But before the game begins, ACU will lead off with president Dr. Phil Schubert (’91) throwing the ceremonial first pitch and country performing artist Aaron Watson (’00) – the university’s most recent Young Alumnus of the Year – singing the national anthem.
Both Schubert and Watson love baseball. Schubert has been active as a Little League coach and tried out for ACU’s team as a senior. He’s a regular at the Wildcats’ games each spring (or as often as a president’s schedule allows). Watson also had intentions of playing for ACU until his collegiate baseball career was derailed by an injury his junior year. He writes of his passion for the game in “The Day the Mick Died” on his blog, Barbed Wire Halo. Watson also coaches his son’s Little League team.
Aaron, we hear you grew up loving baseball; what’s the story behind you playing it at ACU?
I was throwing a baseball before I was old enough to walk. I played in high school and at New Mexico Junior College, then transferred in 1998 to play at ACU. But I hurt my back that fall, so an injury kept me from going forward with the team. I guess you could say I never gave Coach (Britt) Bonneau a chance to cut me.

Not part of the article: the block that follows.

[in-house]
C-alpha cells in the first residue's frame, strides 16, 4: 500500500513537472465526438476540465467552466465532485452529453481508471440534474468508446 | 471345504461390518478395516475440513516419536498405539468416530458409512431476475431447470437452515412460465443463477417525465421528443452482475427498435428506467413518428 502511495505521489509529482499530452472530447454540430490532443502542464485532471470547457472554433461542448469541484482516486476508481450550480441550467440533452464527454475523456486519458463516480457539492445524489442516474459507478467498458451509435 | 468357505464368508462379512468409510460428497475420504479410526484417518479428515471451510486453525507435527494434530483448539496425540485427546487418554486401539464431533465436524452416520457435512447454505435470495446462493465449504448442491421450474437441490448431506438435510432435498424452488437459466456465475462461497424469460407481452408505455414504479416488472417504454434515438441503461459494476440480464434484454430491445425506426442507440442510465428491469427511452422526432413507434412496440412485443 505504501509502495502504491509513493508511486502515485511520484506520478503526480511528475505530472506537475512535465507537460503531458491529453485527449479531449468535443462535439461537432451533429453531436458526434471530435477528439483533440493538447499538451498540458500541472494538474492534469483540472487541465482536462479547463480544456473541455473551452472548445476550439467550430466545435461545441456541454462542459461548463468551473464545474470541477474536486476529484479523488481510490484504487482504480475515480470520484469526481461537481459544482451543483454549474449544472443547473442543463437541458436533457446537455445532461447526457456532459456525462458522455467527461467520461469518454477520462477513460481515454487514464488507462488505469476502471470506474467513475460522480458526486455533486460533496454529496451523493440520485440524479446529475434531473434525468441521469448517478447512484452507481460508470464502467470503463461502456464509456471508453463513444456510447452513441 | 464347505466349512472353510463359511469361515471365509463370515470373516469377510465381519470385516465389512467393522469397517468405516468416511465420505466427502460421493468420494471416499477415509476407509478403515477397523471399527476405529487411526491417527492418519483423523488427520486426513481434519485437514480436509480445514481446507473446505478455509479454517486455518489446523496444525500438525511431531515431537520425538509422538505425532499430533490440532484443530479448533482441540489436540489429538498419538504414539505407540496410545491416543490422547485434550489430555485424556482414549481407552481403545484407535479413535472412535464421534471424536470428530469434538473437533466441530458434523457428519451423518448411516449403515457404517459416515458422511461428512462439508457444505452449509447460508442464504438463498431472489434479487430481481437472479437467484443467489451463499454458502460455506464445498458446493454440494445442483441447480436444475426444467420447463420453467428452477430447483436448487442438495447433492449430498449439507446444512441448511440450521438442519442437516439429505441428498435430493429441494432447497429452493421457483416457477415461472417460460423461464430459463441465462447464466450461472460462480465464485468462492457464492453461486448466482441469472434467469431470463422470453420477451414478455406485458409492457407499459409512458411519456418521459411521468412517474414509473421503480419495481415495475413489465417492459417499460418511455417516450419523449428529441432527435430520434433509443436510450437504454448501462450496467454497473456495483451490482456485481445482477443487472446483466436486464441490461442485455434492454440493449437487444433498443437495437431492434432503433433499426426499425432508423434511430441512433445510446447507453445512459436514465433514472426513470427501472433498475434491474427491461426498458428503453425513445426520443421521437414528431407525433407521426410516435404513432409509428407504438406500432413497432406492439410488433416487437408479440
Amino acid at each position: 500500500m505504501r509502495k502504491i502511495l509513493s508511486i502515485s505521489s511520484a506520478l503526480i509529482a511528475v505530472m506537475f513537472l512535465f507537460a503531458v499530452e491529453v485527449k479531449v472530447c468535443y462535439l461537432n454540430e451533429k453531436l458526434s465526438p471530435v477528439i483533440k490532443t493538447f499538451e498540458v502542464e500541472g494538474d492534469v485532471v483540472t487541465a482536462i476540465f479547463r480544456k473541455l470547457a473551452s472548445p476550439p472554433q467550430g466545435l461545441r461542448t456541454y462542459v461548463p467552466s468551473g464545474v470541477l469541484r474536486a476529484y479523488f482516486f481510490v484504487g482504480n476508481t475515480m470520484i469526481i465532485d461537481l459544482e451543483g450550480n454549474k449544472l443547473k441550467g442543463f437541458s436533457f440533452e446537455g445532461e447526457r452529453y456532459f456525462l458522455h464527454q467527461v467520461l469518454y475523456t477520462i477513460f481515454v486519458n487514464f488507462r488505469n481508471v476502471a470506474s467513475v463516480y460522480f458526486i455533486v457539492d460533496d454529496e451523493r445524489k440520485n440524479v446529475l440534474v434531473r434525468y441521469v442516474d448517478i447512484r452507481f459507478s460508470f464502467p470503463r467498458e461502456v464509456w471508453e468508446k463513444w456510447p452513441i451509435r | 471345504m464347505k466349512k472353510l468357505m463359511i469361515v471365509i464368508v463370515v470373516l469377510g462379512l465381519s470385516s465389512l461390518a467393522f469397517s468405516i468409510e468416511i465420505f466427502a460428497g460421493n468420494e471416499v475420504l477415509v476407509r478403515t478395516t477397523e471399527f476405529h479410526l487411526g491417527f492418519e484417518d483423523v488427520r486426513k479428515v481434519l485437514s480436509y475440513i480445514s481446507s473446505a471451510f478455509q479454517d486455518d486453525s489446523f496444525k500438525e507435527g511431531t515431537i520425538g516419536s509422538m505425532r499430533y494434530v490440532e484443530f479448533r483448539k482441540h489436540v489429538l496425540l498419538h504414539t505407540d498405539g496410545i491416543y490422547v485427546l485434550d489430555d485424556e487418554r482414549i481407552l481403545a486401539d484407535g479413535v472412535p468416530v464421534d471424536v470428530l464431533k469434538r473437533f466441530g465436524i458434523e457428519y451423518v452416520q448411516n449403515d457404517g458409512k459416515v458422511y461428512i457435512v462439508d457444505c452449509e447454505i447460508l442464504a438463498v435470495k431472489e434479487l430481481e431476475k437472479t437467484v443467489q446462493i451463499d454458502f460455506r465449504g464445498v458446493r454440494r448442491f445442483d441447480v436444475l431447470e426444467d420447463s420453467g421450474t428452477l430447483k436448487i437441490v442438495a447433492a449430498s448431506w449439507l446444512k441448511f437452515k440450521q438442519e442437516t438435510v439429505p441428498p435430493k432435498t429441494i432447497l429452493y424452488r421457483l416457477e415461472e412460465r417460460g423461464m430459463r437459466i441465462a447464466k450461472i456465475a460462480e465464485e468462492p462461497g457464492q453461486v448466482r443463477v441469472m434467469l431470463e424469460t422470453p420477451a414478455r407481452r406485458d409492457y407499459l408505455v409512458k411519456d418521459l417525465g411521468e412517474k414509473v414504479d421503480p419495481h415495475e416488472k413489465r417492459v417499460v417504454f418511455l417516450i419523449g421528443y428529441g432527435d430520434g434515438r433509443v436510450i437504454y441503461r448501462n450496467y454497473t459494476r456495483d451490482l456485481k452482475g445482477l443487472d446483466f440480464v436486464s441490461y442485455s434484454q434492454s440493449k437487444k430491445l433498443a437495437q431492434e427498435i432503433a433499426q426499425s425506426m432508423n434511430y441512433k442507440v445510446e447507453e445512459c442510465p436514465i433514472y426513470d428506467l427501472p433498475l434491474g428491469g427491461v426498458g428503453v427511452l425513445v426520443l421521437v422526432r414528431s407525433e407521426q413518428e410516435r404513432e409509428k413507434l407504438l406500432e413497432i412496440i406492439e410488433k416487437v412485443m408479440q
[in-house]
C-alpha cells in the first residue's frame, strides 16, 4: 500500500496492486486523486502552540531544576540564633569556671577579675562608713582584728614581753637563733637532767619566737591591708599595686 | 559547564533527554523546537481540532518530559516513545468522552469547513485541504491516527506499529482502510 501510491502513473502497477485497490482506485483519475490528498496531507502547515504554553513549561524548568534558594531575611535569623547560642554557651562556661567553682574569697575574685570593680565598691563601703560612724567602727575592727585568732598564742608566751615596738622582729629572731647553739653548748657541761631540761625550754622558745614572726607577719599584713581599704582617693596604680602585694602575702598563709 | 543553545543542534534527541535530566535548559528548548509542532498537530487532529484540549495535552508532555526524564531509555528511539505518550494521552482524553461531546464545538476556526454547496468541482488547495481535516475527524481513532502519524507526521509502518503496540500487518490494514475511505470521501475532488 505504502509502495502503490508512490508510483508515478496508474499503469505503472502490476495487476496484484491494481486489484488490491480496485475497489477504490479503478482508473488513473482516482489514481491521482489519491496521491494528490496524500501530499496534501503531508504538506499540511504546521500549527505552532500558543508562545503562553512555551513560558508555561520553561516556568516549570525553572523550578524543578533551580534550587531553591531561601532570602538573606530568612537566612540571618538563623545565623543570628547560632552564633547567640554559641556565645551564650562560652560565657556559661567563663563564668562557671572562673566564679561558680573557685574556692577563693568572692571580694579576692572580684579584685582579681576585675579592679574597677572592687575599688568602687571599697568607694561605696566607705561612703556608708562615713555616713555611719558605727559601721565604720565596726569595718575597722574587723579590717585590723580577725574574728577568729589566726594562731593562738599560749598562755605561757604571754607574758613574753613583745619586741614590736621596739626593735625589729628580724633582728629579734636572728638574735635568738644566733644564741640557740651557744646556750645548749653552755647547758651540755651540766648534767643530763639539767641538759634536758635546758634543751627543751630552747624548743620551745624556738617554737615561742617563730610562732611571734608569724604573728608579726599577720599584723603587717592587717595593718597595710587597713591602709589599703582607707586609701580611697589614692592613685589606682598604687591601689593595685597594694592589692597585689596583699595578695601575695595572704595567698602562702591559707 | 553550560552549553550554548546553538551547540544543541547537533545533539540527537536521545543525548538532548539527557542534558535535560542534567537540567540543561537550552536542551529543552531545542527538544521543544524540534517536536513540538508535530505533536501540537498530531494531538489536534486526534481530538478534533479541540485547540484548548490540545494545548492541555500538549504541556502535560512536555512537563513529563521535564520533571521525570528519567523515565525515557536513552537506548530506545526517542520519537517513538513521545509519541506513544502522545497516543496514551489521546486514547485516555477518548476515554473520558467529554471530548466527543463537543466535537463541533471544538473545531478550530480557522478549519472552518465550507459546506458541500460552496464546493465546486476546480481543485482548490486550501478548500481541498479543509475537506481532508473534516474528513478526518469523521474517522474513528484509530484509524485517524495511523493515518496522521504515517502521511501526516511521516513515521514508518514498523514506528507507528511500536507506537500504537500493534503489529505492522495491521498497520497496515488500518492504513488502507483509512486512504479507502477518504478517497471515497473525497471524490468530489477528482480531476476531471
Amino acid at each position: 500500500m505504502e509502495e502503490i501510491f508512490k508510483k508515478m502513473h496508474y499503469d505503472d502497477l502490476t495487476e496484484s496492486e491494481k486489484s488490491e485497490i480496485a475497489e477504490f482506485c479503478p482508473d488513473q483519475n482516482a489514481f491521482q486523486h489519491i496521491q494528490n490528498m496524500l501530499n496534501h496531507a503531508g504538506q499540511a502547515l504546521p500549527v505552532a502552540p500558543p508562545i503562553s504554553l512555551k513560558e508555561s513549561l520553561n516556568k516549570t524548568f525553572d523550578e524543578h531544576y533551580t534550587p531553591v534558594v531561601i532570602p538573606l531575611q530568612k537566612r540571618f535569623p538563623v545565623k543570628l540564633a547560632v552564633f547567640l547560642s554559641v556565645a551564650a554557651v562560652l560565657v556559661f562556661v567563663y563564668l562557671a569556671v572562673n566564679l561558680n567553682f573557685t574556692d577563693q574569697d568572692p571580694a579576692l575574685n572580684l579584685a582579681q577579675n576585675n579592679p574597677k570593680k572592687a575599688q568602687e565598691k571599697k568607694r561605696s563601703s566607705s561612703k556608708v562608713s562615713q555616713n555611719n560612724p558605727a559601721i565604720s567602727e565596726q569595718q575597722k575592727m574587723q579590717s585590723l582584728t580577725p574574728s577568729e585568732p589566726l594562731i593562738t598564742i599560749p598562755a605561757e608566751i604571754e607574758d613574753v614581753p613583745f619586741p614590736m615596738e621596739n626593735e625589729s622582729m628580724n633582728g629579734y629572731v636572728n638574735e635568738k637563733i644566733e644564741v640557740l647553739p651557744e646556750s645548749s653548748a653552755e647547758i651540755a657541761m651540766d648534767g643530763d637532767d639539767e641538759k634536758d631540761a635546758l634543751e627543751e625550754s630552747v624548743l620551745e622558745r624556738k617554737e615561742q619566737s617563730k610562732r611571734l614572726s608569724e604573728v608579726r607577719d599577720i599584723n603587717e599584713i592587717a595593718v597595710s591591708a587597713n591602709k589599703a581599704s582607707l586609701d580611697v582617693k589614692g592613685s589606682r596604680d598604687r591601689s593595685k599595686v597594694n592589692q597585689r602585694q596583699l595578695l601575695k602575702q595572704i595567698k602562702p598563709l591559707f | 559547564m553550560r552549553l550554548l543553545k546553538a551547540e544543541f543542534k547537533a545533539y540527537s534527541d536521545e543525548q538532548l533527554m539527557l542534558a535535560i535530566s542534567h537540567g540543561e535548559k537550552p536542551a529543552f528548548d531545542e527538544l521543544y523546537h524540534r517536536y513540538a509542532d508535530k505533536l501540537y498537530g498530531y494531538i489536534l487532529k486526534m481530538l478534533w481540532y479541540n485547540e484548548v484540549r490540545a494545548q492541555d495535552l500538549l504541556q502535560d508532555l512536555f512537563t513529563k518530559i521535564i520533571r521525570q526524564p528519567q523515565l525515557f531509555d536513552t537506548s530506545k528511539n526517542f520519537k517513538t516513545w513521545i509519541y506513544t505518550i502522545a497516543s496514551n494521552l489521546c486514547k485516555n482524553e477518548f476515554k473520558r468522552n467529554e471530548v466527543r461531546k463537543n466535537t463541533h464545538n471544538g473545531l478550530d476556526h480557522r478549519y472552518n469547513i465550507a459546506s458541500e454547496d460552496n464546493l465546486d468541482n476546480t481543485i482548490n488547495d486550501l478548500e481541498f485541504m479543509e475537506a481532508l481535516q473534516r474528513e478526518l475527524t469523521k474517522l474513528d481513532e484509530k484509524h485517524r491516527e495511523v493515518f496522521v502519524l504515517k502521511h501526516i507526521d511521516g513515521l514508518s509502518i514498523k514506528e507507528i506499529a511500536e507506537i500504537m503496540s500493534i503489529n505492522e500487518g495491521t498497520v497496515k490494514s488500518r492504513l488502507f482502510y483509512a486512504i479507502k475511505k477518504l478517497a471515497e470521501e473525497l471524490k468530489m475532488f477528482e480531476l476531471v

Phil, we hear you grew up loving baseball; what’s the story behind you playing it at ACU?
One of the great things about baseball is that you don’t always have to be strong, fast or have great athletic ability to contribute. That’s why it was the sport for me! I started in T-ball and played through high school. I still remember the butterflies in my stomach before games, the excitement and energy during the game and the wad of bubble gum afterward. Those were great days and I’ve enjoyed reliving them with my 13-year-old son, Mason. ACU didn’t have a baseball program when I came to ACU as a freshman in 1987, as the program was discontinued in 1980 to comply with Title IX legislation and provide more opportunities for women’s sports to grow. So, it made for a pretty exciting day when we heard in early 1990 that baseball would return to the Hill that fall. I was a senior by then and decided I would try out, hoping to play for coach Bill Gilbreth (’70), who had pitched in the major leagues for the Detroit Tigers and California Angels. I made the team but it probably had more to do with my enthusiasm than my ability. We had a blast that fall getting ready for the season to begin in February but as the semester came to a close, it was clear I really didn’t need to be out there. I hung up my cleats, thanked coach for the opportunity and committed to continue my support for the team from the stands.
Aaron, what’s the best rendition of “The Star-Spangled Banner” you’ve ever heard?